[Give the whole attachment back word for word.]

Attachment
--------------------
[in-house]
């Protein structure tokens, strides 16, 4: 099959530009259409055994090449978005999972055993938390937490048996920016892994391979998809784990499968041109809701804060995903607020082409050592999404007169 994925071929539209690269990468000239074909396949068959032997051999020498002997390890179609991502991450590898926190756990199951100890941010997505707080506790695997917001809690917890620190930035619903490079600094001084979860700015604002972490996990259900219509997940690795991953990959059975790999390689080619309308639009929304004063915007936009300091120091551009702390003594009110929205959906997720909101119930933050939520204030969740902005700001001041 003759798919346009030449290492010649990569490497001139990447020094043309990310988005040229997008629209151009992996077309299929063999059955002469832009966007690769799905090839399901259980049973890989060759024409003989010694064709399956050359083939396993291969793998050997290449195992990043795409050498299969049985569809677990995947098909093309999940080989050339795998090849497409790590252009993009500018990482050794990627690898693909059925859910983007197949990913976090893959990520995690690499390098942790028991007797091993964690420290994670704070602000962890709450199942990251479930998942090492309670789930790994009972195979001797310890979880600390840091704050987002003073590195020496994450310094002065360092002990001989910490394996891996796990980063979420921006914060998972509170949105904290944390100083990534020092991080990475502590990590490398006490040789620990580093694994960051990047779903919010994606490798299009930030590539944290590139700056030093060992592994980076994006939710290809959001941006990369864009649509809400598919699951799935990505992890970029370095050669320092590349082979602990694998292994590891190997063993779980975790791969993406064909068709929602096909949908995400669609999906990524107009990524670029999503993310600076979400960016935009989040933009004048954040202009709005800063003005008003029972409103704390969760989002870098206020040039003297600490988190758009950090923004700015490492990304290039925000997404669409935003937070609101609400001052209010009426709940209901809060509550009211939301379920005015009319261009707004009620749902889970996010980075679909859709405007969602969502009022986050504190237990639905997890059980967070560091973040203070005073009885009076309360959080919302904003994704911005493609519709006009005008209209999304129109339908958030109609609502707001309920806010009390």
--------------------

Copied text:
[in-house]
């Protein structure tokens, strides 16, 4: 099959530009259409055994090449978005999972055993938390937490048996920016892994391979998809784990499968041109809701804060995903607020082409050592999404007169 994925071929539209690269990468000239074909396949068959032997051999020498002997390890179609991502991450590898926190756990199951100890941010997505707080506790695997917001809690917890620190930035619903490079600094001084979860700015604002972490996990259900219509997940690795991953990959059975790999390689080619309308639009929304004063915007936009300091120091551009702390003594009110929205959906997720909101119930933050939520204030969740902005700001001041 003759798919346009030449290492010649990569490497001139990447020094043309990310988005040229997008629209151009992996077309299929063999059955002469832009966007690769799905090839399901259980049973890989060759024409003989010694064709399956050359083939396993291969793998050997290449195992990043795409050498299969049985569809677990995947098909093309999940080989050339795998090849497409790590252009993009500018990482050794990627690898693909059925859910983007197949990913976090893959990520995690690499390098942790028991007797091993964690420290994670704070602000962890709450199942990251479930998942090492309670789930790994009972195979001797310890979880600390840091704050987002003073590195020496994450310094002065360092002990001989910490394996891996796990980063979420921006914060998972509170949105904290944390100083990534020092991080990475502590990590490398006490040789620990580093694994960051990047779903919010994606490798299009930030590539944290590139700056030093060992592994980076994006939710290809959001941006990369864009649509809400598919699951799935990505992890970029370095050669320092590349082979602990694998292994590891190997063993779980975790791969993406064909068709929602096909949908995400669609999906990524107009990524670029999503993310600076979400960016935009989040933009004048954040202009709005800063003005008003029972409103704390969760989002870098206020040039003297600490988190758009950090923004700015490492990304290039925000997404669409935003937070609101609400001052209010009426709940209901809060509550009211939301379920005015009319261009707004009620749902889970996010980075679909859709405007969602969502009022986050504190237990639905997890059980967070560091973040203070005073009885009076309360959080919302904003994704911005493609519709006009005008209209999304129109339908958030109609609502707001309920806010009390």